International Mideast envoy Tony Blair said the recent bloodshed made it clear that Gaza cannot be left unattended, even if the world disagrees with Hamas' often violent tactics.

"The mistake is always to think that if you get things going well in the West Bank, Gaza can somehow be left to the side," Blair told The Associated Press. "It will never be left to the side. It has 1.5 million people, and Hamas is also an actor in this thing."

Israel and other Hamas' critics argue that the Islamic militants could have ended the blockade long ago by releasing a captured Israeli soldier and accepting international demands to renounce violence and recognize Israel.

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Hamas refused, in part because it feared diluting its militant ideology would lead to the eventual demise of the movement. Instead, it chose to ride out the blockade by smuggling commercial goods, cash and Iranian-funded weapons through tunnels along the border with Egypt.

After this 3-year standoff, Turkey's unexpected high-profile support for Hamas demands to open Gaza's borders signaled a turning point. Turkey was the unofficial sponsor of the flotilla and berated Israel, an erstwhile regional ally, over the clash at sea that left eight Turks and an American of Turkish origin dead.

Hamas has proudly displayed its new friendship with Turkey, which has been trying to assert itself as a Mideast player and appears to have shifted closer to Syria and Iran, at the expense of its traditional alliance with Israel.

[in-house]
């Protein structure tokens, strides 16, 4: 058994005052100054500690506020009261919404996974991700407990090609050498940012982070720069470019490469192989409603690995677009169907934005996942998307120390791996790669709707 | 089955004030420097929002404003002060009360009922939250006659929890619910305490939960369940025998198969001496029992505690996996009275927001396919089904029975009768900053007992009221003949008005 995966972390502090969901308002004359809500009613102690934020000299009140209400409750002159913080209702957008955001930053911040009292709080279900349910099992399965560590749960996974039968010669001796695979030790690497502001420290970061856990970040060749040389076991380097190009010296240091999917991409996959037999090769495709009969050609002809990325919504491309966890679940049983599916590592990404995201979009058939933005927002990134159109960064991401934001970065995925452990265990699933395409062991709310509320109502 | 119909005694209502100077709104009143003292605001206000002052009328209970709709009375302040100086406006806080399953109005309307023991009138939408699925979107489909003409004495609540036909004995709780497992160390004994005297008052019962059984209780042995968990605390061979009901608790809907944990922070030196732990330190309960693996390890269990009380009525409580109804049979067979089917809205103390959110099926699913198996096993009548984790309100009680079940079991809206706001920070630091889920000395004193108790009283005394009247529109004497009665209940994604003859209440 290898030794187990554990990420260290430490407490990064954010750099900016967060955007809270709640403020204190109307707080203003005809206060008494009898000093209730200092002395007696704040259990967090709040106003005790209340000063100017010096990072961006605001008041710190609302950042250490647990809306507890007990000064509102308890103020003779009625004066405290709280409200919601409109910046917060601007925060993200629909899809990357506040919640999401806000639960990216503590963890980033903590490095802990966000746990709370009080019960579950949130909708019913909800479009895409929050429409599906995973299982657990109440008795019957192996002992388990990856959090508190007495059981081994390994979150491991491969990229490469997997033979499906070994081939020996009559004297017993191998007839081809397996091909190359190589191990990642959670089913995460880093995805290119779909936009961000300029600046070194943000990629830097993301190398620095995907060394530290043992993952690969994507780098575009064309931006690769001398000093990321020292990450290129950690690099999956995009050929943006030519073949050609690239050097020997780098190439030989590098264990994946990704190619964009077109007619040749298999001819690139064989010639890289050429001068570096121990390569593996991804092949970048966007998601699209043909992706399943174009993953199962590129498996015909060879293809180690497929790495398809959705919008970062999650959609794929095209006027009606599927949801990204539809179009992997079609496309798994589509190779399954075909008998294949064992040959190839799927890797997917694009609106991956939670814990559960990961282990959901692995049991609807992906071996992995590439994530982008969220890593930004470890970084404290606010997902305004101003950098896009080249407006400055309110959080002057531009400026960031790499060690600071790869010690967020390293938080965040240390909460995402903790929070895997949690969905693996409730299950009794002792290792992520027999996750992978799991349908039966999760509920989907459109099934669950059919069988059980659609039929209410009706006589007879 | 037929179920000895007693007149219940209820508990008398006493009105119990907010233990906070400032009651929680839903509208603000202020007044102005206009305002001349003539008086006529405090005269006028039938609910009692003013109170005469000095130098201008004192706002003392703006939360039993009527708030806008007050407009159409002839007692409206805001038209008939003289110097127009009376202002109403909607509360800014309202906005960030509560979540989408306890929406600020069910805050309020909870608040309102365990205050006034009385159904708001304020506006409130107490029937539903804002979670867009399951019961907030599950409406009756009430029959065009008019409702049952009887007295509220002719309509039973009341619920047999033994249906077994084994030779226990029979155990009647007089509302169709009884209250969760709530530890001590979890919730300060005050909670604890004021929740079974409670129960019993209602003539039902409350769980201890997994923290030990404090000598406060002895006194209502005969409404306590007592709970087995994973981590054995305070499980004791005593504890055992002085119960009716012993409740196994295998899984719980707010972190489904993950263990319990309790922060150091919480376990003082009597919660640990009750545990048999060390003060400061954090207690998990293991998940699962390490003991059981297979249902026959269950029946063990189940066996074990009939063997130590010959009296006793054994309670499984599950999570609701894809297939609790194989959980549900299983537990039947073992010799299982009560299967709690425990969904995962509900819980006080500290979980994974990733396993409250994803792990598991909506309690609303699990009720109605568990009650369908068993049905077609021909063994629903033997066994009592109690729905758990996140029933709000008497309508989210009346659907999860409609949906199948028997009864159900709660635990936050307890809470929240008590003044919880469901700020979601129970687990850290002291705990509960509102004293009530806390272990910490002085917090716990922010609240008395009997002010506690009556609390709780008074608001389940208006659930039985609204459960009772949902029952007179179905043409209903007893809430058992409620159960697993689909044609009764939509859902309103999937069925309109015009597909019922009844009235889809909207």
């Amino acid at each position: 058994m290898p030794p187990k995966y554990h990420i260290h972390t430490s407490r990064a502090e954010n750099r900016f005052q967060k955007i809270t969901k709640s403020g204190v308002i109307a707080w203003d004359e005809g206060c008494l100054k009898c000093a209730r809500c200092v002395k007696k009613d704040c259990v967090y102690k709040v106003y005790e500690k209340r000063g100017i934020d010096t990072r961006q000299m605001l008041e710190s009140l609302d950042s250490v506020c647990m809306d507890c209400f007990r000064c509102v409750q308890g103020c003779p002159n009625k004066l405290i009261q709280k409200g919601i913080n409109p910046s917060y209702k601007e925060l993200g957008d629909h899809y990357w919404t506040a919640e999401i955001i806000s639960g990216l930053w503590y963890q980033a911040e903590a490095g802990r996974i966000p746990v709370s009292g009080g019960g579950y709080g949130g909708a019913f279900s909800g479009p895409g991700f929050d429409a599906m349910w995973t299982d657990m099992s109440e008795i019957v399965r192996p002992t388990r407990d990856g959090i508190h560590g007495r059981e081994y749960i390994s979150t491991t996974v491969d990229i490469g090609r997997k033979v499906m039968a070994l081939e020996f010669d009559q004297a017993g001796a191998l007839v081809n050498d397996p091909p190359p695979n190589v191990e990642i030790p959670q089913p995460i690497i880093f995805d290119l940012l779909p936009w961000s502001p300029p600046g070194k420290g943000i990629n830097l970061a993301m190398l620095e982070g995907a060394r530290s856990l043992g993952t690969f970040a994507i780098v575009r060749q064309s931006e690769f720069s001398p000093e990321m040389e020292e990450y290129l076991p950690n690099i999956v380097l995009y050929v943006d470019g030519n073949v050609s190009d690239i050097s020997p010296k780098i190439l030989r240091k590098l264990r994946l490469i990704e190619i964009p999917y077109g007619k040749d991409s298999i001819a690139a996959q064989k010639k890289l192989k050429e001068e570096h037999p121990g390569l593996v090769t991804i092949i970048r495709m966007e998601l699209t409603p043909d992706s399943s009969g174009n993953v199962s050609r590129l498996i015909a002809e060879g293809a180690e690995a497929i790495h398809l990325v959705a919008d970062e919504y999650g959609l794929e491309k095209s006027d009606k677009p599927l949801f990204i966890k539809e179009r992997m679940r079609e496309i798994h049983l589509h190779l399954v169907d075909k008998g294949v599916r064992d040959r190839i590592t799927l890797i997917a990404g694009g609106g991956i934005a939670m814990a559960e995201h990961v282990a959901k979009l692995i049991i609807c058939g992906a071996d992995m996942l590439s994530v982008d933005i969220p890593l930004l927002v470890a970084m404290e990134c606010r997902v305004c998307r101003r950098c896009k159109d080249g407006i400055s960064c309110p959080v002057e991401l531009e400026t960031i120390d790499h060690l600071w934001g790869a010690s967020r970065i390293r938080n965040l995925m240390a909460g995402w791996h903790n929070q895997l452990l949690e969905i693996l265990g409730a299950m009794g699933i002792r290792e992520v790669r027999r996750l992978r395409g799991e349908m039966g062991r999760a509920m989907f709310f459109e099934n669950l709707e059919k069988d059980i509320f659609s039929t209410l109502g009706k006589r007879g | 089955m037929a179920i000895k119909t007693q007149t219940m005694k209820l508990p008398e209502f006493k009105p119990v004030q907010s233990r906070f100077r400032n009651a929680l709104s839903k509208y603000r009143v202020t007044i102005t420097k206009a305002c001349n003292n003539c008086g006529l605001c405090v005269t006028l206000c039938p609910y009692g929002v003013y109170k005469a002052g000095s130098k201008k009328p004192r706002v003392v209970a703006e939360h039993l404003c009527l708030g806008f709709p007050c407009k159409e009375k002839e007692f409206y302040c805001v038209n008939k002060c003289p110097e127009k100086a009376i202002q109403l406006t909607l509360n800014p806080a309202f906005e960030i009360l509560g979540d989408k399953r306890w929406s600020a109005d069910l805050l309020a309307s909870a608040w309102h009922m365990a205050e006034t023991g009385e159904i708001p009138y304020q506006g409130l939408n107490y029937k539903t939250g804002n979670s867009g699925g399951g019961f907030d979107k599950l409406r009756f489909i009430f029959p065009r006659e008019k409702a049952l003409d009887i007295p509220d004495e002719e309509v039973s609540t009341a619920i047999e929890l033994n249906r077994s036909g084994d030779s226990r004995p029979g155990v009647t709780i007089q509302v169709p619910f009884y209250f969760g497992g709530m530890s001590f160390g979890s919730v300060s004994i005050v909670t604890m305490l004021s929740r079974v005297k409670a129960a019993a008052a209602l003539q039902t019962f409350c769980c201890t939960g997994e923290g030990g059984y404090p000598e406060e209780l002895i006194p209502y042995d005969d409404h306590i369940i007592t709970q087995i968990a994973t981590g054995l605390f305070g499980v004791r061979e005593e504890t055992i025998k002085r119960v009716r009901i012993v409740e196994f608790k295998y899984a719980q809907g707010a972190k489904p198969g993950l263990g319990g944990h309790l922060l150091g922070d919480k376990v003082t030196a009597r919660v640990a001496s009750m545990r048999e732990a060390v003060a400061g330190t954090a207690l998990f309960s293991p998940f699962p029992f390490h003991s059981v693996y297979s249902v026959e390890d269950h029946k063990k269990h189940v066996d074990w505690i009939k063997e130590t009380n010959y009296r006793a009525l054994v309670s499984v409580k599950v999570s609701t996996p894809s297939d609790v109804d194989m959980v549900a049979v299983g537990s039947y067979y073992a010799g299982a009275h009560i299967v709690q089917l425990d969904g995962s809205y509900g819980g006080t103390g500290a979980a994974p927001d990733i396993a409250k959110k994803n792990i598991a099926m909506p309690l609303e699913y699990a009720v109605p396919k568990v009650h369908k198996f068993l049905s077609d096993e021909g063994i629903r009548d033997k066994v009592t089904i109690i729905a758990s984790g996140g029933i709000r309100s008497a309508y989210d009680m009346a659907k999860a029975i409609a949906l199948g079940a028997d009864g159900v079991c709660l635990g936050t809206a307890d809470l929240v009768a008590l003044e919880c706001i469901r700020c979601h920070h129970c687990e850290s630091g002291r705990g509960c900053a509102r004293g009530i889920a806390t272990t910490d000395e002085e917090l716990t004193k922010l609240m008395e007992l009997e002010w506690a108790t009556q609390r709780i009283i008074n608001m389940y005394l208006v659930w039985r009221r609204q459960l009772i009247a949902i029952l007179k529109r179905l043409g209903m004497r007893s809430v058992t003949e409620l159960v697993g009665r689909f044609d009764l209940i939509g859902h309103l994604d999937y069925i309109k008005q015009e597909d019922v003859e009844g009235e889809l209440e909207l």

In sharp contrast, the Hamas government has often played down its ties to its main foreign supporter, Iran.

The crisis has also benefited Hamas at home. Before the clash at sea, the cash-strapped Hamas government was busy fending off an angry backlash against an aggressive taxation campaign, and its popularity was sagging.

"Of course, Hamas is more popular after the ship issue," said Mohammed Shamali, 45, who owns an electronics shop in Gaza City, citing the opening of the Egyptian border crossing and the outpouring of international support for Gaza.

Under the blockade, Israel has allowed only basic humanitarian goods into Gaza but barred virtually all exports and the import of raw materials, including construction supplies. The ban has wiped out most private industry and hampered U.N.-led efforts to rebuild what was destroyed during Israel's military offensive against Gaza 16 months ago.

Israel has said it would allow more goods in, and in recent weeks permitted the first small shipments of wood and aluminum. However, Western diplomats and aid agencies have complained that Israeli foot-dragging has delayed vital projects in Gaza.

[Associated Press; By KARIN LAUB and IBRAHIM BARZAK]

Laub, who reported from the West Bank, has covered Israel and the Palestinian territories since 1987. Barzak has covered Gaza since 1992. Additional reporting by Associated Press writer Mohammed Daraghmeh in Ramallah.

Copyright 2010 The Associated Press. All rights reserved. This material may not be published, broadcast, rewritten or redistributed.